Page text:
Crown Estate Scotland opens flagship leasing round for offshore wind innovations
The body managing seabed leasing for the use of the energy sector in Scotland has opened a new leasing process, for smaller-scale demonstration projects for offshore wind innovations.
Crown Estate Scotland’s Innovation as Targeted Oil and Gas leasing process opened today (10 August) for registration. After two weeks, registered developers will then be able to submit a full application.
For the first time, developers will be able to specifically apply for the rights to build smaller-scale innovation projects in the North Sea using next-generation technologies and systems. Projects should not exceed 100MW of potential generation capacity and there are restrictions on where they can be located. Developers should also have solid plans for their projects’ supply chains.
The Scottish Government has stated that projects up to a total of 500MW of generation capacity will be considered in this leasing round. Final results are expected by the end of March 2023.
Crown Estate Scotland is also opening another leasing round for offshore wind projects and other projects intended specifically for use by the oil and gas sector, to reduce emissions from their processes.
In this ‘Targeted Oil and Gas Decarbonisation Projects’ category, the planning process will assess projects up to a total of 4GW of generation capacity. They will be required to supply electricity to oil and gas assets. Excess generation can be used for other purposes, but this will need to be an add-on.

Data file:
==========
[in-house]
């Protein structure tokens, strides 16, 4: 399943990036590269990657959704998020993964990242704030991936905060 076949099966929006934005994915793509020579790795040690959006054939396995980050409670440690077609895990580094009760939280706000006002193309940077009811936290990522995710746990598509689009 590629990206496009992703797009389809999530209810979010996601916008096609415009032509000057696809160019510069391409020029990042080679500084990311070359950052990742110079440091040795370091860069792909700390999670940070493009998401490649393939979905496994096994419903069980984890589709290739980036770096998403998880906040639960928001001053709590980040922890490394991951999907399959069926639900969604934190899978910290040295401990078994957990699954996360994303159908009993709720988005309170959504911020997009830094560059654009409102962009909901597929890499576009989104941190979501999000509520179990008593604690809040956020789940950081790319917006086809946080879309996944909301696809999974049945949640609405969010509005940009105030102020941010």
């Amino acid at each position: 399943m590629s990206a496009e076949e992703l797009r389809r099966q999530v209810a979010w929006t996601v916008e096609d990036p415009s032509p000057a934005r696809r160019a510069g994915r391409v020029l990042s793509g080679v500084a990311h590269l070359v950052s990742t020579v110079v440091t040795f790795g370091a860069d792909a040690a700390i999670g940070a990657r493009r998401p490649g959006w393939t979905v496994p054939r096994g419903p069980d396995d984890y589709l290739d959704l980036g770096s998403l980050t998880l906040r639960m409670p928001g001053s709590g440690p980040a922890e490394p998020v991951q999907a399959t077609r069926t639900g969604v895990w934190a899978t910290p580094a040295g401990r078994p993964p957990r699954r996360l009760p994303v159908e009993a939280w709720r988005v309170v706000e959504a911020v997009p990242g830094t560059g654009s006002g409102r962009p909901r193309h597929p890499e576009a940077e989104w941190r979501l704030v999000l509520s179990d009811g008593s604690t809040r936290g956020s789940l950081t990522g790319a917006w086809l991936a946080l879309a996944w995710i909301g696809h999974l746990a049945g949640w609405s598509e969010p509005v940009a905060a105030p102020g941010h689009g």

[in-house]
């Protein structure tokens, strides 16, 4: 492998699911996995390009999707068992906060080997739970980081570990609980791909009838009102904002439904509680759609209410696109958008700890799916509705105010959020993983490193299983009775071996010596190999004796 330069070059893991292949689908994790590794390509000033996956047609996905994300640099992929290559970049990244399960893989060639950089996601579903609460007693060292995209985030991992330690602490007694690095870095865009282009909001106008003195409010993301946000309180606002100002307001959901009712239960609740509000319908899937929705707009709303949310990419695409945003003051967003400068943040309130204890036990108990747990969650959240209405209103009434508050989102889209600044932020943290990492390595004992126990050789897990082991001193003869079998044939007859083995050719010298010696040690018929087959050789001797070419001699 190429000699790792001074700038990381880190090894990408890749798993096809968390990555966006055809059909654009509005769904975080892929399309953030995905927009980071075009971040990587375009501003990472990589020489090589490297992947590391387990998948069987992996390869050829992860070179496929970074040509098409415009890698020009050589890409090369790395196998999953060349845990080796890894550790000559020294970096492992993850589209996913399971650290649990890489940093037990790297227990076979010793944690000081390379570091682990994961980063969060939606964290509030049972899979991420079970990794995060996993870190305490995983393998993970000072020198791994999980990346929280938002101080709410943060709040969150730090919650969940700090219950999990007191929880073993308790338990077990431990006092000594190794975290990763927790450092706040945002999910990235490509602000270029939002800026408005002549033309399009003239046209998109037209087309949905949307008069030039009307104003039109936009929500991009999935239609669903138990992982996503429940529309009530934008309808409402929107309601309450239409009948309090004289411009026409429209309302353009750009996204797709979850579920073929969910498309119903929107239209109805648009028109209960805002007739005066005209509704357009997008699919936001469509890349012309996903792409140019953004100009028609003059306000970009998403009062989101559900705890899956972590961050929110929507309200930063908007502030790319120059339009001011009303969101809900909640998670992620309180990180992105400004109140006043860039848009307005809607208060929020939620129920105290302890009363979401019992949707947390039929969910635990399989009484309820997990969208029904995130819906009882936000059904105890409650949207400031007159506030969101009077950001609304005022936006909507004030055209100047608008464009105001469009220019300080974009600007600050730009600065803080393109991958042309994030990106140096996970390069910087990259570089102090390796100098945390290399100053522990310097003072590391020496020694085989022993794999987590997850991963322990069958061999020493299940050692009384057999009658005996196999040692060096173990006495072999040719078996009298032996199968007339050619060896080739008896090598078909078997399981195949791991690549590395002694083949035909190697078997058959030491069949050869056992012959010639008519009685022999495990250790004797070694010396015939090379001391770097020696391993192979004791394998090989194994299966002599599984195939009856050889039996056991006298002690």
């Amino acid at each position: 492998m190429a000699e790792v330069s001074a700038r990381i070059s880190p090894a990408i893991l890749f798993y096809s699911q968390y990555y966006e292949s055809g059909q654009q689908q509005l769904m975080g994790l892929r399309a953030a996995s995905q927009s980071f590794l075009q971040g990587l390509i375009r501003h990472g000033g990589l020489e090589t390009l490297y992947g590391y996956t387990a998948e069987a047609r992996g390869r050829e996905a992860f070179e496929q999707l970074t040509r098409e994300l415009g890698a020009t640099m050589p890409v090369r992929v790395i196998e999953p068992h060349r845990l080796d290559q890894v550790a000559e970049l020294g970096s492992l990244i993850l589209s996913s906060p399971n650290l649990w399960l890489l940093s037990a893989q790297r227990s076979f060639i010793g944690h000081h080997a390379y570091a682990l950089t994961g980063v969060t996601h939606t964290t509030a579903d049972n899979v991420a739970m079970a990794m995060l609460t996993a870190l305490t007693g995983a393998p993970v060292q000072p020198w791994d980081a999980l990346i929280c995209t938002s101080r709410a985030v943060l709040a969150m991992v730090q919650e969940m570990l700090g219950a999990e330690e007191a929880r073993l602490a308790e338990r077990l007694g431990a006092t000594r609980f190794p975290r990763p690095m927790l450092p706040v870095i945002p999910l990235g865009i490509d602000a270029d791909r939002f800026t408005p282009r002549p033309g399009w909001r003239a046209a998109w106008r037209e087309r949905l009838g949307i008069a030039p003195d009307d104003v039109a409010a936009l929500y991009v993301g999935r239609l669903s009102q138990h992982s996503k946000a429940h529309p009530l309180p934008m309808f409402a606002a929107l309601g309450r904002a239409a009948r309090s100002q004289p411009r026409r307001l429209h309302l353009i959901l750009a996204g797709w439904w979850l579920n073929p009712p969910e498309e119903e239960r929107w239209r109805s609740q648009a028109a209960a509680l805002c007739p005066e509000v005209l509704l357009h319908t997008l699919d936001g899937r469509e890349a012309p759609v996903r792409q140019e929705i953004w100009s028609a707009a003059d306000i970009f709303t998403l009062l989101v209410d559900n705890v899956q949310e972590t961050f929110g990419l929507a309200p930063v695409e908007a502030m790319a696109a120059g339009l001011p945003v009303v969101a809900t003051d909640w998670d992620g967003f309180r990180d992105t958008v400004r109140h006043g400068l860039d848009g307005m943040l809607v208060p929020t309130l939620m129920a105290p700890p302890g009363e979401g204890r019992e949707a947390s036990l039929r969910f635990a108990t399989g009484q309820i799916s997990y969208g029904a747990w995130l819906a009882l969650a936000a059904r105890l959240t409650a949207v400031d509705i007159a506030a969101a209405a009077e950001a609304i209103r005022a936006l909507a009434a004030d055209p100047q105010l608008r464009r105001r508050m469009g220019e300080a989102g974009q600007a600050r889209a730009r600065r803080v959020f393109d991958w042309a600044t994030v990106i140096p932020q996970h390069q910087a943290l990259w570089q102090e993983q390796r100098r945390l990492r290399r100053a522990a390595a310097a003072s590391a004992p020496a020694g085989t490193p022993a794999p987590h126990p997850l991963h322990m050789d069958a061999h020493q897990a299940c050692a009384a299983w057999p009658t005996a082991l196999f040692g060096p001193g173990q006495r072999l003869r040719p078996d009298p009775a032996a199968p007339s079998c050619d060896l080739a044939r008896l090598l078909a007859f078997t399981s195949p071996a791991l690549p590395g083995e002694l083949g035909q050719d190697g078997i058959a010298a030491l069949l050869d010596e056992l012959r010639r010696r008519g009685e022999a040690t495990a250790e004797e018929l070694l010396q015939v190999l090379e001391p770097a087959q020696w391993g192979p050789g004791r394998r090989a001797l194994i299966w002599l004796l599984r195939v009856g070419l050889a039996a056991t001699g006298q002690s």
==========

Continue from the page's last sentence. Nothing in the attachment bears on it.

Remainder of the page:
In both categories, developers will have an option period of seven years. In the ‘Targeted Oil and Gas Decarbonisation Projects’ category, lease periods will be 50 years – up from 25, following consultations with developers.
Crown Estate Scotland’s director of marine energy Colin Palmer said the leasing process “represents an exciting opportunity to help decarbonise oil and gas installations and enable innovative projects which are important in lowering costs for the commercial deployment of offshore wind, reducing risk, and developing Scotland as a destination for innovation and technical expertise”.
The announcement comes after Crown Estate Scotland held its first ScotWind leasing round for large-scale offshore wind earlier this year. That approved applications for projects totalling almost 25GW of capacity.
Questions will doubtless be raised about whether the electrification of oil and gas platforms is greenwashing. Oil and gas companies will see most of their life-cycle emissions falling in the Scope 3 (indirect) category, largely from end-use of their fuels, rather than from Scopes 1 and 2 (direct and power-related).
The Conservative Party has maintained that the oil and gas sector will be important for decades to come despite the nation’s net-zero commitment. The Energy Security Strategy confirmed plans for a new licencing round for oil and gas for Autumn 2022 and paved the way for a potential end to the ban on fracking.
These moves seem to contradict the advice of the Government’s own Climate Change Committee and of other important bodies like the International Energy Agency (IEA) and Intergovernmental Panel on Climate Change (IPCC).
However, the Strategy did increase ambitions on offshore wind. The UK will now aim to host 50GW by 2030. Up to 5GW of this will come in the form of floating offshore wind arrays.
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